The start of most business introductions begins with the mention of the company name. So just how important is this little piece of verbal real estate? Is a better company name worth re-printing all the business letterhead you just purchased? And what about current customers - will they become confused or think something is wrong? Balancing the risks vs. rewards presents a challenge when considering a company name change, so here are four good reasons, four key indicators, that a company name change might well be in order.
1. When the company name is no longer accurate, (or worse) misleading
A good example of this branding cul-de-sac is CompUSA, which was named/branded when computers were a hot item. The problem with product-identified brand names is that they last as long as the product life cycle. As computers became commoditized, the brand suffered. Meanwhile, BestBuy sells all types of electronics without being pigeon-holed by a product name. Radio Shack has struggled with this issue for years, recently rebranding as "The Shack." The original name for PODS was Portables, and it sounded like they rented toilets. The new name avoided those misperceptions and moved the conversation forward.
2. When the business name is too literal, descriptive or generic
This one is slippery. On the surface, the name seems fine, or it worked great at first because everyone "got it." But as the business grows, the name just doesn't provide enough "umph" to differentiate it. An example is a client named Wholesale Landscape Supply, which sounded like a yellow page heading. They were expanding and just couldn't get any notice or attention, plus a percentage of their new business was retail, not wholesale. That's the problem with descriptive names - they are not only forgetful, but they too become inaccurate over time. In this case we renamed them Big Earth.
That's the problem with descriptive names - they are not only forgetful, but they too become inaccurate over time.
Linens & Things is another example of a literal brand name that did not fare well. A sure sign of branding issues is when phrases such as " & Things," "& More!""& Beyond!" are added to try to shore up a brand name.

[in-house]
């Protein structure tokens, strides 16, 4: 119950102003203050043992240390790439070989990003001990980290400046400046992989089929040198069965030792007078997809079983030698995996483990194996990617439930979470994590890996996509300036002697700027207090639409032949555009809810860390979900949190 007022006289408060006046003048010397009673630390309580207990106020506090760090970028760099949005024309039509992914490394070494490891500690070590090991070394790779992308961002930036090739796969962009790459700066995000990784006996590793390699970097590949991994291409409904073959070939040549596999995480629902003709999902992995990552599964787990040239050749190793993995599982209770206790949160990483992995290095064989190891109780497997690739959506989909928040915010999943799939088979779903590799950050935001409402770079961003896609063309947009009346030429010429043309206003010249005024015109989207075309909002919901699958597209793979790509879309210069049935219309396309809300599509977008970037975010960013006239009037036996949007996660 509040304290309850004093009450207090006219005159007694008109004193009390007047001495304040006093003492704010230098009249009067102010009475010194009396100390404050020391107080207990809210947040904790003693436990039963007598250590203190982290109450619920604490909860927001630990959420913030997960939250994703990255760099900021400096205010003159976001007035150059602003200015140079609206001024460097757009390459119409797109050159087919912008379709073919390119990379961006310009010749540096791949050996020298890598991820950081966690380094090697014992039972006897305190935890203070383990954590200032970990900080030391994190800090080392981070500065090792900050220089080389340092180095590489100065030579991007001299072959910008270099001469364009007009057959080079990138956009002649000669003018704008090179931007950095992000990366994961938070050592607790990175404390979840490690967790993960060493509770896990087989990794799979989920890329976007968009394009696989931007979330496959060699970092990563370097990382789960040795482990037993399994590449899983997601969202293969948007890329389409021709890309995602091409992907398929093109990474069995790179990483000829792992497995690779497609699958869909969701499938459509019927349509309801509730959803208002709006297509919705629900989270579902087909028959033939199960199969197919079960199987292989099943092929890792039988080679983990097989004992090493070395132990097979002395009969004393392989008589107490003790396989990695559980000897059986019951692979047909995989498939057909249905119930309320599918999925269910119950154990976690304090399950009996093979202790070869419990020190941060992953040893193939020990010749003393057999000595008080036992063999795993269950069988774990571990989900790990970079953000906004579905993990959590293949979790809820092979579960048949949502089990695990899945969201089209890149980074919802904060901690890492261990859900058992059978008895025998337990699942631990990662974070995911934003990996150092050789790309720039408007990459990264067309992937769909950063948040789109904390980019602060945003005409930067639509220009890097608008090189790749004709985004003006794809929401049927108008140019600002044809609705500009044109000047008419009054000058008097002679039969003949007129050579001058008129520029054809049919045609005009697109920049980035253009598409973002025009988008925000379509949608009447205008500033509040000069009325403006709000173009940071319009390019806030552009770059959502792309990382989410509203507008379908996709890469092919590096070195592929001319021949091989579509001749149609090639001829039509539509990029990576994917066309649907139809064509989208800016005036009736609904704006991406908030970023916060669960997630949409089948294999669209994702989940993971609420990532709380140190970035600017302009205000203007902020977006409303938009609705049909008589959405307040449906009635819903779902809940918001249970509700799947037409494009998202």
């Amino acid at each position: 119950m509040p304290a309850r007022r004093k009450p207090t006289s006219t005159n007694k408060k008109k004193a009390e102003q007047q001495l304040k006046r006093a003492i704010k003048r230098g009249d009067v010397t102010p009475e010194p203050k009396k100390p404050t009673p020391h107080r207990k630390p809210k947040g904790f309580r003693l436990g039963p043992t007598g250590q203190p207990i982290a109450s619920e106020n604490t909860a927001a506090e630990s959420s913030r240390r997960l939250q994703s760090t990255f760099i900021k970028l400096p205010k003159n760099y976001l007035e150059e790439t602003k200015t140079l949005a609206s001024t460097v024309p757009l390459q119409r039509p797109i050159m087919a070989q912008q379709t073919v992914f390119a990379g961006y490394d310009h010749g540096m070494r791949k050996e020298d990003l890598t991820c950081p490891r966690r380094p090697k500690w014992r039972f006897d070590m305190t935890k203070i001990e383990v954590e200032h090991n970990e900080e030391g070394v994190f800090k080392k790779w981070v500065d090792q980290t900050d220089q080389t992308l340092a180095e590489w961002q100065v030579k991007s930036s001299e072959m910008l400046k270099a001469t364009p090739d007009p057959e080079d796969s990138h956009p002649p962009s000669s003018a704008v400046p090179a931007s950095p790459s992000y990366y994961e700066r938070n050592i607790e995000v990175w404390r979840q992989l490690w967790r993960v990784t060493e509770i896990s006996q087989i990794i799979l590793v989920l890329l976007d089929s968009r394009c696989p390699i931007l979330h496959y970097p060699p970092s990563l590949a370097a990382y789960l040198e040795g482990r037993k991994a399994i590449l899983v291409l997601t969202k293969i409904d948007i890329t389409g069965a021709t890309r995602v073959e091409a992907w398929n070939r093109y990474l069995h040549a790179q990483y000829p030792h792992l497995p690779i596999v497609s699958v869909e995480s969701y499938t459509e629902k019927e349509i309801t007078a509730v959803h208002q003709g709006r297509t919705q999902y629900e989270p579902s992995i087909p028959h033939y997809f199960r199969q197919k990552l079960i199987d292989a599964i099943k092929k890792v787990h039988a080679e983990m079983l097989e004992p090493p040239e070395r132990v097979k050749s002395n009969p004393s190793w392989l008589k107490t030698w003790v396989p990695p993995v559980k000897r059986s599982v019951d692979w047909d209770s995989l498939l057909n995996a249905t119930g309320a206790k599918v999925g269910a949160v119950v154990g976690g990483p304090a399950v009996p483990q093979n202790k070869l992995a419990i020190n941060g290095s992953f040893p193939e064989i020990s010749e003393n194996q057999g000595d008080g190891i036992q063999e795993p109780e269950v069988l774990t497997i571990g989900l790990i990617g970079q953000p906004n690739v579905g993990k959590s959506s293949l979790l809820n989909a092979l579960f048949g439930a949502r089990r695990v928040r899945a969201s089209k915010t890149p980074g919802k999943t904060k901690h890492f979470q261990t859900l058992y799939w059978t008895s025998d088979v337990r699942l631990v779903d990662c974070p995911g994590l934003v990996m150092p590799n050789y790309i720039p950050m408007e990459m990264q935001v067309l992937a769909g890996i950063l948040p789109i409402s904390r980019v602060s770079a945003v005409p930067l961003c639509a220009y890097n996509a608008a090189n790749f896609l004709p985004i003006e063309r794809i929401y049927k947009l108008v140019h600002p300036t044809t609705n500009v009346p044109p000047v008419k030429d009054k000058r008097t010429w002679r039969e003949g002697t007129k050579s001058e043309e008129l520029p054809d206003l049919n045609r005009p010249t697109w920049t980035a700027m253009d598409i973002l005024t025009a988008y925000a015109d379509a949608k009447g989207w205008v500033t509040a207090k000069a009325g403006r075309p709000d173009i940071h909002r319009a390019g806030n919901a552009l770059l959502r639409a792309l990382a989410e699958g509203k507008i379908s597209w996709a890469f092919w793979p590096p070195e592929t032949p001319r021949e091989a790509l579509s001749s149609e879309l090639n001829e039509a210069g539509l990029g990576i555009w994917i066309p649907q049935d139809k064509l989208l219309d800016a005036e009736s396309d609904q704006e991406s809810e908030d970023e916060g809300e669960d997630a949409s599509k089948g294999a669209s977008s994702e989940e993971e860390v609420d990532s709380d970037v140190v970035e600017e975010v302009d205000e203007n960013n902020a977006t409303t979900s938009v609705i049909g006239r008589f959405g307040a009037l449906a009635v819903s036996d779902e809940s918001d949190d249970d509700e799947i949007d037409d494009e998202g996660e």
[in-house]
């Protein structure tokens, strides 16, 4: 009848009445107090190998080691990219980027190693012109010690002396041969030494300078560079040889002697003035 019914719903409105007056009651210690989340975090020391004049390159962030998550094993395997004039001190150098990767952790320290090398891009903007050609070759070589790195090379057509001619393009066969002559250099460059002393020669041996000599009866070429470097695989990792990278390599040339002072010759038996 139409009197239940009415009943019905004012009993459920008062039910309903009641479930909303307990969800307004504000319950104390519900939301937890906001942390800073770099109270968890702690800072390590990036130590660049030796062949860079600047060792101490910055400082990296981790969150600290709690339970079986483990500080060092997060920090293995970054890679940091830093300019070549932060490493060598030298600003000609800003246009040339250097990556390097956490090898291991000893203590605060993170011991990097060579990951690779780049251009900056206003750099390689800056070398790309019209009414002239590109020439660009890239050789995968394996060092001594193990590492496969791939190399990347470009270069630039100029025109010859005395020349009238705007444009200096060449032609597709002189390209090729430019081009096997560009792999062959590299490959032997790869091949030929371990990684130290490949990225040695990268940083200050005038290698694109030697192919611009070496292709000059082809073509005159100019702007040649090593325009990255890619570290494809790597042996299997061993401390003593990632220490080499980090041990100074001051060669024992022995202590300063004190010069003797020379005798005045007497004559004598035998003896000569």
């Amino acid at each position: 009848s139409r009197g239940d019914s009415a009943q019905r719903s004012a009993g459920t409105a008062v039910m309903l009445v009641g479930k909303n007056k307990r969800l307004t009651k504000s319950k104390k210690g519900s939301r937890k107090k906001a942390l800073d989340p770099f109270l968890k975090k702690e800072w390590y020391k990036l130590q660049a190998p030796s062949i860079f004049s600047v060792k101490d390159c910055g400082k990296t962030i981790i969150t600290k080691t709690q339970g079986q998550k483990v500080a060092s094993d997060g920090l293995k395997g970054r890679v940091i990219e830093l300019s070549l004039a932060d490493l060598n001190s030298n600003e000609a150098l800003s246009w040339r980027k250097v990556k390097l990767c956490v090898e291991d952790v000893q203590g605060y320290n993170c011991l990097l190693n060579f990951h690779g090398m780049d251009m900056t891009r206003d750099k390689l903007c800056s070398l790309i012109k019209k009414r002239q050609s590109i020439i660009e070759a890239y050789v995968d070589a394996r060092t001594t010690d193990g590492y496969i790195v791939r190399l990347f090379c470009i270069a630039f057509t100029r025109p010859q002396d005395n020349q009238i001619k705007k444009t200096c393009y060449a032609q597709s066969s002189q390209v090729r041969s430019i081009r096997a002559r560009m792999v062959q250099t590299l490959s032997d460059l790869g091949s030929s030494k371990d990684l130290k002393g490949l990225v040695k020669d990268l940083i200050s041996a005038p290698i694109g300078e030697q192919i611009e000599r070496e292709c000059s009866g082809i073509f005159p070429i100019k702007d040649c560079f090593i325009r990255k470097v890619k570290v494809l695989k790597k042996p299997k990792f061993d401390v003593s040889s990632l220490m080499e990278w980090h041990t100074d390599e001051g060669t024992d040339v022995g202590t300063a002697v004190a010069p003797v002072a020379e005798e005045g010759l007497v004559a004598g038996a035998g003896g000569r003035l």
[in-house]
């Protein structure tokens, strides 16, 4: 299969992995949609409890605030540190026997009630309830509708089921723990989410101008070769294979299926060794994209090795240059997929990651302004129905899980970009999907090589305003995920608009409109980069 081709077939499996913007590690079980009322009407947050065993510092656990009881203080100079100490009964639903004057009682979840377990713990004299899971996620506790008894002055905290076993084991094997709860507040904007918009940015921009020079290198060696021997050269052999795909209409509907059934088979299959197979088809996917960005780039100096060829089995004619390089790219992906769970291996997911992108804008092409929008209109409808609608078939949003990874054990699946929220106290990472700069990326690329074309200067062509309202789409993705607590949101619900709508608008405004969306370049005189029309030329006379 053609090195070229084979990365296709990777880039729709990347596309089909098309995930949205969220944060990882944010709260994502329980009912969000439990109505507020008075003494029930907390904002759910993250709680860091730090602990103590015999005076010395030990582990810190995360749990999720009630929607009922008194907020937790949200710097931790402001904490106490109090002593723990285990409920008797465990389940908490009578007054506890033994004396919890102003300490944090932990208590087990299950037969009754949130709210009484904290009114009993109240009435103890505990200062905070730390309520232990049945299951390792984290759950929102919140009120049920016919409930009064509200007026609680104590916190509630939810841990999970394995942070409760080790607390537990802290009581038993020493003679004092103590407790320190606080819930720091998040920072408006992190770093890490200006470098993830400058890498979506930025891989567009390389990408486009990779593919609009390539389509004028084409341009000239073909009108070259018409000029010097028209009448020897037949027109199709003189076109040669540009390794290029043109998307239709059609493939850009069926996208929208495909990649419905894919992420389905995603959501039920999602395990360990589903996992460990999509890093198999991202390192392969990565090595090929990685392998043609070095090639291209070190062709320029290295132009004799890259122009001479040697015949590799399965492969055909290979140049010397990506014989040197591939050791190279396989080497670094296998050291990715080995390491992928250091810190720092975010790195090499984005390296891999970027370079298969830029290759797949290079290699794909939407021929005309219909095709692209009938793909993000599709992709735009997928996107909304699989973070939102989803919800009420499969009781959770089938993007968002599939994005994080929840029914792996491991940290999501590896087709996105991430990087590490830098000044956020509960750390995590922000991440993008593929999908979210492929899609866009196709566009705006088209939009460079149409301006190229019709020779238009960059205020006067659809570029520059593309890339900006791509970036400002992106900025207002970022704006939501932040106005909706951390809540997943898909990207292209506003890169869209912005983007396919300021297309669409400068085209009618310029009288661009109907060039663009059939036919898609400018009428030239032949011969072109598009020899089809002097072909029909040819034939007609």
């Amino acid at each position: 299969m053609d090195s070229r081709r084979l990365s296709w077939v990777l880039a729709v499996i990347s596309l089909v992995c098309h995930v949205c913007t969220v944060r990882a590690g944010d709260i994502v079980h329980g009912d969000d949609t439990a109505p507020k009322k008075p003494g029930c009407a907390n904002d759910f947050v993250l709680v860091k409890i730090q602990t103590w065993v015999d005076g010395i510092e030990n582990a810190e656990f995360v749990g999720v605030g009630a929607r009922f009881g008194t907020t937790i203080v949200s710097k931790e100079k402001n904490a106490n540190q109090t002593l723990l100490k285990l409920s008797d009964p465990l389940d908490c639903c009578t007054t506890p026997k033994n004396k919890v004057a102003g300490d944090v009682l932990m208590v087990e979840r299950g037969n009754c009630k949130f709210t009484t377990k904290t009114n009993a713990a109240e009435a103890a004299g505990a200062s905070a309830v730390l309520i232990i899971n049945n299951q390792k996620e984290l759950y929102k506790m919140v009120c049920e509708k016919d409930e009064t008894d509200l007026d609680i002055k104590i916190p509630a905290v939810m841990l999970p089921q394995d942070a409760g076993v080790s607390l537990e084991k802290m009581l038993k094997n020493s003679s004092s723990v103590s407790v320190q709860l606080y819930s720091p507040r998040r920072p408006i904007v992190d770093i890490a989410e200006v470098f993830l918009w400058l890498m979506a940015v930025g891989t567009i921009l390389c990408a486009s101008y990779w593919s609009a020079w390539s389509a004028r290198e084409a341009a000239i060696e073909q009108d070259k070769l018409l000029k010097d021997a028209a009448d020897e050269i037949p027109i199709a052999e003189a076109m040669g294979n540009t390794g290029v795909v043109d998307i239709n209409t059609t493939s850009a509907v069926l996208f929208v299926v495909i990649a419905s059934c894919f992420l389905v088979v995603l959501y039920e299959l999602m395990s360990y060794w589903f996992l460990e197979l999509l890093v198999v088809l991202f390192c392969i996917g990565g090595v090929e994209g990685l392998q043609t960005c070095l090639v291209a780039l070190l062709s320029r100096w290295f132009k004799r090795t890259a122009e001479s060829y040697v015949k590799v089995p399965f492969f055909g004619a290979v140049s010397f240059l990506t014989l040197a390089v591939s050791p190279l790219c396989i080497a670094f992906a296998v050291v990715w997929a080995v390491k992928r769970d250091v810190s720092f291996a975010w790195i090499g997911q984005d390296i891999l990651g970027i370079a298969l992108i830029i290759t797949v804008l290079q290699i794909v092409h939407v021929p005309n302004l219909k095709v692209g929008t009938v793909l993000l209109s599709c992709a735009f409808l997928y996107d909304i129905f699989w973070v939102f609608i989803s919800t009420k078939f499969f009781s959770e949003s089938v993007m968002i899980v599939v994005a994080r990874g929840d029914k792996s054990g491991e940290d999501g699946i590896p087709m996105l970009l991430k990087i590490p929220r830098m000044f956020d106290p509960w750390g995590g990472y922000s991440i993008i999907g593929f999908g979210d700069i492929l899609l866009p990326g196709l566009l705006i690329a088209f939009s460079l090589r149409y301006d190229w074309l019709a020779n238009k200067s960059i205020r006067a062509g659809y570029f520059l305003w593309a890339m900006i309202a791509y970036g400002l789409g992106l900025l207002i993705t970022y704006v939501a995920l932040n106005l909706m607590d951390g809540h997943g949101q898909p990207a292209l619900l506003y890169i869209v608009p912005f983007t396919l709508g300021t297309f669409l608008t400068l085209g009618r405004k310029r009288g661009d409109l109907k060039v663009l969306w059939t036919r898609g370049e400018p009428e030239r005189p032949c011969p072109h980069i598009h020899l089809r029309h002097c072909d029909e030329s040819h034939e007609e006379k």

3. When the company name has a geographic reference in it
This happens a lot. An enterprising entrepreneur starts out in a certain city performing a specific service and chooses a company name such as Pittsburg Plumbing or Dental, etc. As the company grows and adds more offices and services, consumers go elsewhere, assuming the company operates only in that original city, area or state -- providing only the original service.
Try basing the company name on an attribute (the "how") rather than a location (the "where.")
Instead of rebranding and repositioning, companies will often spend countless marketing dollars trying to educate and inform their customers that they are now in neighboring cities, counties and states. Companies with the word "America" or "USA" will then have to pay to tell the world they have "gone global." You can always argue that the name conveys origination, not location, but that adds another layer of complexity to the message, and more money to the budget. It's better to have a brand name that can easily grow and expand as the company grows. Try basing the company name on an attribute (the "how") rather than a location (the "where.")
4. When it's a legacy name (based on a surname) which no longer proves helpful
It's important to evaluate a company's existing brand equity, the degree of name recognition by current and potential clients, before making a company name change. There is a point where a legacy name, based on the original owner's surname, can become "branded" in the minds of the consumer. EF Hutton is an example. Orville Redenbacher is another. But for most companies, these types of names become problematic. Here's why...
For one, what happens when you go to sell your insurance firm, marketing company or consultancy with your last name on the front door? Will the new owner take ownership? Will they have to explain that you left? Are you building the brand on the business or on you?
What happens when you add partners? Do their names get added as well? What if the name is hard to say or spell? (e.g. Husqvarna and Asplundh.) And does a surname have any intrinsic meaning that will help establish the brand message? If your last name happens to be Armstrong or Goodman, then perhaps it would, but most last names are just empty vessels - with not much to them. Some even have negative connotations. When I opened my first ad agency at the tender age of 26, I called it The Davis Agency, and had to explain it wasn't an insurance company. We later rebranded to Octane - "High Performance Marketing."
These branding "red flags" are four of the most common, (and compelling) reasons for considering a company name change. The process should be well thought out and carefully implemented, but the rewards can be substantial, especially if your company has shifted from where it originally started.
Have you ever attempted a company name change? If so, share the tips and lessons you learned along the way so others can benefit.
About the author: With over twenty five years of company naming and branding expertise, Tungsten founder Phil Davis is a marketing and advertising veteran, having personally named over 250 companies, products and services worldwide. As a sought after branding expert, Phil has been quoted in The Wall Street Journal, Inc.com, Businessweek, Entrepreneur, and Newsday.
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